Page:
While cycling advocates call for a review of New Zealand's mandatory helmet law, a Rotorua cycle safety advocate says the law is preventing serious injuries.
Police have issued more 1000 tickets to Rotorua cyclists for not wearing helmets in the past 10 years.
Cycling Rotorua president Peter Clark said having being involved in mountain and road cycling, he believed the law should stay put.
"Anyone who doesn't wear a helmet on the road or in the forest is crazy.
"I've had friends that I've been with that have hit trees, they've had sticks through their helmets and without one, they'd have brain damage.
"I just think it's a no-brainer.''
Nationally, police have issued more than 85,000 tickets to cyclists not wearing helmets in the past decade.
Fourteen cyclists have died on New Zealand roads and 332 have suffered serious injuries since January last year, New Zealand Transport Agency figures show.
Two of the dead cyclists were not wearing helmets.
Non-compliance can result in a $55 infringement fee or maximum $1000 fine on summary conviction.
Cycling Advocates Network (CAN) spokesman Patrick Morgan said the organisation wanted the helmet law reviewed as it deterred potential cyclists.
However, cycle lanes and vehicle speed reduction were more important priorities, he said.
Mr Morgan obtained an exemption to the helmet legislation under medical grounds armed with a doctor's certificate in 2004.
He wears a helmet only when he deems there is sufficient risk.
"It's kind of like if you imagine a car racing driver. They'd probably wear a helmet because they're doing a high-risk thing, but when you drive down to KFC you probably wouldn't bother.''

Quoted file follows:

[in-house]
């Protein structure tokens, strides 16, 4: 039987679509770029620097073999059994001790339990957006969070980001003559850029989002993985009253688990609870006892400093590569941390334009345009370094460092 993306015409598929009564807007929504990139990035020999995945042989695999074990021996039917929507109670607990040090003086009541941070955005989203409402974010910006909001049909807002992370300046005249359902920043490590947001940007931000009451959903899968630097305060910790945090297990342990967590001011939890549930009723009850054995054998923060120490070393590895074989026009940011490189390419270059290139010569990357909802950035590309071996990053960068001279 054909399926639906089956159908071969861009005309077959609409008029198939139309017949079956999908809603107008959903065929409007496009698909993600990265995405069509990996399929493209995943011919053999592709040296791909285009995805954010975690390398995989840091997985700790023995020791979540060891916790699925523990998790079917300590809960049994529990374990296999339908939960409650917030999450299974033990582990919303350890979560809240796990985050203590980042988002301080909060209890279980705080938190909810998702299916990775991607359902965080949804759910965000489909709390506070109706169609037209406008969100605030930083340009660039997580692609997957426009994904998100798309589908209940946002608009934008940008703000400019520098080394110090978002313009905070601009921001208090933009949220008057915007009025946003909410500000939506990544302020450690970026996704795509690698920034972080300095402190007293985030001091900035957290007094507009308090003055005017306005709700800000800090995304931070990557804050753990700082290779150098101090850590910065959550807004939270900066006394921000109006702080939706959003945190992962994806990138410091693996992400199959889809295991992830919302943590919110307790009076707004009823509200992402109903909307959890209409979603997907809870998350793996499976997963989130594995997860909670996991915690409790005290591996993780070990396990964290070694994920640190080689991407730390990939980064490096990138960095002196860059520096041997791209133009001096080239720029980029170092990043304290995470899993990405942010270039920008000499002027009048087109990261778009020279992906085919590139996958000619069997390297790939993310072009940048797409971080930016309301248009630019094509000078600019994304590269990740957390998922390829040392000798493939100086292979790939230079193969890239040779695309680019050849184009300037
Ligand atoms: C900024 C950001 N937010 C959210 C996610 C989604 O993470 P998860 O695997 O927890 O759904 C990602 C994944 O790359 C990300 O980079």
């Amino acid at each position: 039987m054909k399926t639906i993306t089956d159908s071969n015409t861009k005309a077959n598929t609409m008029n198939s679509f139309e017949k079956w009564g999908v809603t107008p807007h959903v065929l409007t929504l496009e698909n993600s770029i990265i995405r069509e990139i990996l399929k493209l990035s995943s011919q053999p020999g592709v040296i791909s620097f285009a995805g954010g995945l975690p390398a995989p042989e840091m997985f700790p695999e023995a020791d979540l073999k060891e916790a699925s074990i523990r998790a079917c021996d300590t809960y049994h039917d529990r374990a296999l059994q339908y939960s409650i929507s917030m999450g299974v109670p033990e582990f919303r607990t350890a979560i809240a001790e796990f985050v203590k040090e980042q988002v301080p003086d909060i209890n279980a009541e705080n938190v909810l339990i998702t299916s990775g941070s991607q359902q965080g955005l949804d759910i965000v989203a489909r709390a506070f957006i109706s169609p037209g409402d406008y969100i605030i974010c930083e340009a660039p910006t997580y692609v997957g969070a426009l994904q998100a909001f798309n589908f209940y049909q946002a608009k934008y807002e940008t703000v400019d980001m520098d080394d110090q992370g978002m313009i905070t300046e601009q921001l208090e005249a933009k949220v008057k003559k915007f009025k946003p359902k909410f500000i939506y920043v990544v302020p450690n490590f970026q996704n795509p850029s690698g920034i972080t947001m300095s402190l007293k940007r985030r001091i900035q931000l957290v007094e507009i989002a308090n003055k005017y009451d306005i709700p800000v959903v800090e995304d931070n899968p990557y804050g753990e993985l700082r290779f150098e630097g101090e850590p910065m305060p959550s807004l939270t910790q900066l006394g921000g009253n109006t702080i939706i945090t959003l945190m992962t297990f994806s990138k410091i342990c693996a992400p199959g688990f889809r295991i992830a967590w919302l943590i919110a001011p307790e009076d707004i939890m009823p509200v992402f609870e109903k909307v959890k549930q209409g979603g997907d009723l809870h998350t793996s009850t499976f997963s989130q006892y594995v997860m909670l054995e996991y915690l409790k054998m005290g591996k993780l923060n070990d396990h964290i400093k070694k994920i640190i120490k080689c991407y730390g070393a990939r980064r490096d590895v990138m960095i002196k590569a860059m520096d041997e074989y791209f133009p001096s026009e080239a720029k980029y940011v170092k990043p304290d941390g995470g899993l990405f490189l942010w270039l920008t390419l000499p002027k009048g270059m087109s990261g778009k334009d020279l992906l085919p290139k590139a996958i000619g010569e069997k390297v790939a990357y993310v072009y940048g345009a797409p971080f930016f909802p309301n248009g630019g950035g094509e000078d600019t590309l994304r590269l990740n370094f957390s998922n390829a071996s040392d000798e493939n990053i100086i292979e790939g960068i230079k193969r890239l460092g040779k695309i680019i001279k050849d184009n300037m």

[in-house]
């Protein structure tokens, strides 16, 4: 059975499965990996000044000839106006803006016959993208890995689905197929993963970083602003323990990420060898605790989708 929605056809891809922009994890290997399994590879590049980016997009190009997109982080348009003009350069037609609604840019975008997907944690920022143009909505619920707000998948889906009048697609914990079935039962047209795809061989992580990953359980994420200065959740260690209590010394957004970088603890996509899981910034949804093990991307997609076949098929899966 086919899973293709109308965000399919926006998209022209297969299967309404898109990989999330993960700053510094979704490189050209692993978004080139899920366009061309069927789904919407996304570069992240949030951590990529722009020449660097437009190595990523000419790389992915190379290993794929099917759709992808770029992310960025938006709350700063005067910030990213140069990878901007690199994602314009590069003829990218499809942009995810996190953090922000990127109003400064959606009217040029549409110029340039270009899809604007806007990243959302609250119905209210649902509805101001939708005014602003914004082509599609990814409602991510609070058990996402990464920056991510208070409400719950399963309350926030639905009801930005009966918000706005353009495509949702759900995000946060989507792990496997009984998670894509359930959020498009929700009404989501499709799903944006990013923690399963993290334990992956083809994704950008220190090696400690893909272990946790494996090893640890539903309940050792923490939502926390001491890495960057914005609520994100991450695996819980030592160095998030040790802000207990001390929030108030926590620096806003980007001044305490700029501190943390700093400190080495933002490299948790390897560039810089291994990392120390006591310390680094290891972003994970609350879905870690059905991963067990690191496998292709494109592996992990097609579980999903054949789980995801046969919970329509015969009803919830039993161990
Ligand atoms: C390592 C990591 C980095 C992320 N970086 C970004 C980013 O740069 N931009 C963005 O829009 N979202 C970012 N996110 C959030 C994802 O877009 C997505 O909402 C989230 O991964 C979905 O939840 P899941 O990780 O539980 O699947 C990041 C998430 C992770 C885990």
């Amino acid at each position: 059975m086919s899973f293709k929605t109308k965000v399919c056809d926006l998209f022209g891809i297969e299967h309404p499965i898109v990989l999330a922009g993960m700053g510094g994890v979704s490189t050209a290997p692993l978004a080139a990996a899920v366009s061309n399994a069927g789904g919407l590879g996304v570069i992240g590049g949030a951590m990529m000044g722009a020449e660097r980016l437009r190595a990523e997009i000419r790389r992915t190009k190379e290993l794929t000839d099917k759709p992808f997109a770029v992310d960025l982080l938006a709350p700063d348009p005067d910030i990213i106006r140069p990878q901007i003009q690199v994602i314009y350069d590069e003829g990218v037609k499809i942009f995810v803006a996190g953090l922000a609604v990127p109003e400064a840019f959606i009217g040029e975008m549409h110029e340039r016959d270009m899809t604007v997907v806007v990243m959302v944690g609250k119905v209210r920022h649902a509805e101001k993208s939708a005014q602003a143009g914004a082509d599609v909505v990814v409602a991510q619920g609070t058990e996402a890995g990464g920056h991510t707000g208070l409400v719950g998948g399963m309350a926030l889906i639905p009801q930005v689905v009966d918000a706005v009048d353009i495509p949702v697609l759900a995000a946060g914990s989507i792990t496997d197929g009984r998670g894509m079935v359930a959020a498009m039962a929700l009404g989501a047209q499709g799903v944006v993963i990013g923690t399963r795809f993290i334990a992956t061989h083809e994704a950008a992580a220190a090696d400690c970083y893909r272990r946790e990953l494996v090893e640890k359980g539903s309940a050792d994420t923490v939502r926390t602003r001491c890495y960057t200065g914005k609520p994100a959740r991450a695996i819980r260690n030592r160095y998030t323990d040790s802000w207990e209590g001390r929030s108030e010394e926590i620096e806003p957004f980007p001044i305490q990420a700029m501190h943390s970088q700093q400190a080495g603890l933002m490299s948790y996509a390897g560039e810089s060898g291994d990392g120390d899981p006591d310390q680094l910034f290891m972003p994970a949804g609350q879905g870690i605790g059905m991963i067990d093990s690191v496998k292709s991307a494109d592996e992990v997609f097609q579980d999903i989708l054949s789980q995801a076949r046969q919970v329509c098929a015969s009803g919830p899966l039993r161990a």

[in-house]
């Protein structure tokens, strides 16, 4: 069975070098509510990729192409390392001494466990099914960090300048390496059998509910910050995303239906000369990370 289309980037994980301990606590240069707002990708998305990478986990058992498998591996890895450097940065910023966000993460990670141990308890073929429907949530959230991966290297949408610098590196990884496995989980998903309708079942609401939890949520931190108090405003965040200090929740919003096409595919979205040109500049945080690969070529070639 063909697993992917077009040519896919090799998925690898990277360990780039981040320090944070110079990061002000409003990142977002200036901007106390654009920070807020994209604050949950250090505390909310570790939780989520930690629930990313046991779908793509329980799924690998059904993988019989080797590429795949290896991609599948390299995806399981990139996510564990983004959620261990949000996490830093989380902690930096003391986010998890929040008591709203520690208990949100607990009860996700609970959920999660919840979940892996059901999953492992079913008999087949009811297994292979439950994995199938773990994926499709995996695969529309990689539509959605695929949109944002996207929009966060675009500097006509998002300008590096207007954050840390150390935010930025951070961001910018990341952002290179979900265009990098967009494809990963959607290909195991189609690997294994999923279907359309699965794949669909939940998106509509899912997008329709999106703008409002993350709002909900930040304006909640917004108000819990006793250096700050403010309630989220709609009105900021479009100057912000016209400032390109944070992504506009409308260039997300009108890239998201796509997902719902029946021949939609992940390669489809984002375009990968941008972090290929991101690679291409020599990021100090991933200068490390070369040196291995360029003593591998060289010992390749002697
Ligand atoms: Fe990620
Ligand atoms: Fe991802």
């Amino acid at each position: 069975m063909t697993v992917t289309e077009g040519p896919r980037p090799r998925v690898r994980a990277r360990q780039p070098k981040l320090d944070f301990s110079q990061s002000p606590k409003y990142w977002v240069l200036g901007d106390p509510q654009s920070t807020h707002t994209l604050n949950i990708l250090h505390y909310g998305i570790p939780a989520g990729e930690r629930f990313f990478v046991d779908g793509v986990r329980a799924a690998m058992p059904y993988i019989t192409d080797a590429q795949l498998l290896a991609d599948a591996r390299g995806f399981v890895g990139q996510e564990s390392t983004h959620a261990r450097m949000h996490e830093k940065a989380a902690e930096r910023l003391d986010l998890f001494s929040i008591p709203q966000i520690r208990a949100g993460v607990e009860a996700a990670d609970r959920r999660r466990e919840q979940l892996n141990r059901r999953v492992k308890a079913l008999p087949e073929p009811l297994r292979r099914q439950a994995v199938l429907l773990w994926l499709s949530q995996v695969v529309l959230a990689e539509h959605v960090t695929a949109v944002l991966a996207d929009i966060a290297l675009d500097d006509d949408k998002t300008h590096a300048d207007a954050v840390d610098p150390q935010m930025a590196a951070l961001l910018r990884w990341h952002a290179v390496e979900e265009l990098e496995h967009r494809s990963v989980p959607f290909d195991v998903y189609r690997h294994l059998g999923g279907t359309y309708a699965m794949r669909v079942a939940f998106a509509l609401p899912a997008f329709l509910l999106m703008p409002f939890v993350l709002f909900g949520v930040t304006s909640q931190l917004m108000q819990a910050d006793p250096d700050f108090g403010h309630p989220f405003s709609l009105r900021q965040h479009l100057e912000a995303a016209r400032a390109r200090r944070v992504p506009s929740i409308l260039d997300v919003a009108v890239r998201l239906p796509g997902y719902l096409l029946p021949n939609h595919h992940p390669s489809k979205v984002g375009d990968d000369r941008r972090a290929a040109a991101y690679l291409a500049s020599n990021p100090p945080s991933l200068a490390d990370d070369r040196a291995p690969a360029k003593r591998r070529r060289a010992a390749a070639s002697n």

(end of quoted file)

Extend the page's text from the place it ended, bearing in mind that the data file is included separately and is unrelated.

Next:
NZTA spokesman Andy Knackstedt said exemptions could be given on religious or medical grounds. Nearly 150 exemptions have been granted since the law was introduced _ four this year.
Bicycle helmets were made mandatory in January 1994.
The origins of the law were widely attributed to the campaigning of Rebecca Oaten, dubbed the "helmet lady'', in the late 1980s.
Ms Oaten campaigned for helmets to be made compulsory after her son Aaron suffered per manent brain damage when he was hit by a car while riding his 10-speed bicycle to school in Palmerston North in 1986.
Ms Oaten said a doctor told her Aaron would "almost certainly not have suffered brain damage'' if he was wearing a helmet.
Aaron died in 2010 aged 37.
A New Zealand Medical Journal article published in February this year found that New Zealand's bicycle helmet law had failed in aspects of promoting cycling, safety, health, accident compensation, environmental issues and civil liberties.
The article estimated the law cost 53 lives each year in premature deaths because of a corresponding reluctance to cycle and lack of exercise. A 2011 Ministry of Transport survey found 93 per cent of cyclists wore helmets.
Past 10 years (nationally): 87,738.
1128 tickets issued in Rotorua between 2002-2011 _ 54 waived.
116 tickets issued in Rotorua in 2011 _ 7 waived.